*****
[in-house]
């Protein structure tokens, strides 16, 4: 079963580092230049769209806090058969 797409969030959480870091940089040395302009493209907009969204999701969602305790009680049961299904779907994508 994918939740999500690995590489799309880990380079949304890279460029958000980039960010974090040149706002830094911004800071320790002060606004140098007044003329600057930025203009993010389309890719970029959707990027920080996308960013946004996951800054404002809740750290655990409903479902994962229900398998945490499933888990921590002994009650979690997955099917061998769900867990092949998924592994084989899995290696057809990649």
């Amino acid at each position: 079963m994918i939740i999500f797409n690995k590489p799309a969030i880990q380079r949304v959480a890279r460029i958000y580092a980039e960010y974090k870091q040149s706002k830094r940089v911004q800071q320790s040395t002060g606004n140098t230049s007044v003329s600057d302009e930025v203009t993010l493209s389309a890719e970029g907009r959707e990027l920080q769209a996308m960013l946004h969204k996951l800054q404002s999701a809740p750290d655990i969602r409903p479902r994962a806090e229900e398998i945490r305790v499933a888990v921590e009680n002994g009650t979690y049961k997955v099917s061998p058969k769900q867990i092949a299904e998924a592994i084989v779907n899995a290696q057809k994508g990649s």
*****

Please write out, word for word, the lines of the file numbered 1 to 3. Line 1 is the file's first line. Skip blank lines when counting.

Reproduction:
[in-house]
């Protein structure tokens, strides 16, 4: 079963580092230049769209806090058969 797409969030959480870091940089040395302009493209907009969204999701969602305790009680049961299904779907994508 994918939740999500690995590489799309880990380079949304890279460029958000980039960010974090040149706002830094911004800071320790002060606004140098007044003329600057930025203009993010389309890719970029959707990027920080996308960013946004996951800054404002809740750290655990409903479902994962229900398998945490499933888990921590002994009650979690997955099917061998769900867990092949998924592994084989899995290696057809990649």
């Amino acid at each position: 079963m994918i939740i999500f797409n690995k590489p799309a969030i880990q380079r949304v959480a890279r460029i958000y580092a980039e960010y974090k870091q040149s706002k830094r940089v911004q800071q320790s040395t002060g606004n140098t230049s007044v003329s600057d302009e930025v203009t993010l493209s389309a890719e970029g907009r959707e990027l920080q769209a996308m960013l946004h969204k996951l800054q404002s999701a809740p750290d655990i969602r409903p479902r994962a806090e229900e398998i945490r305790v499933a888990v921590e009680n002994g009650t979690y049961k997955v099917s061998p058969k769900q867990i092949a299904e998924a592994i084989v779907n899995a290696q057809k994508g990649s």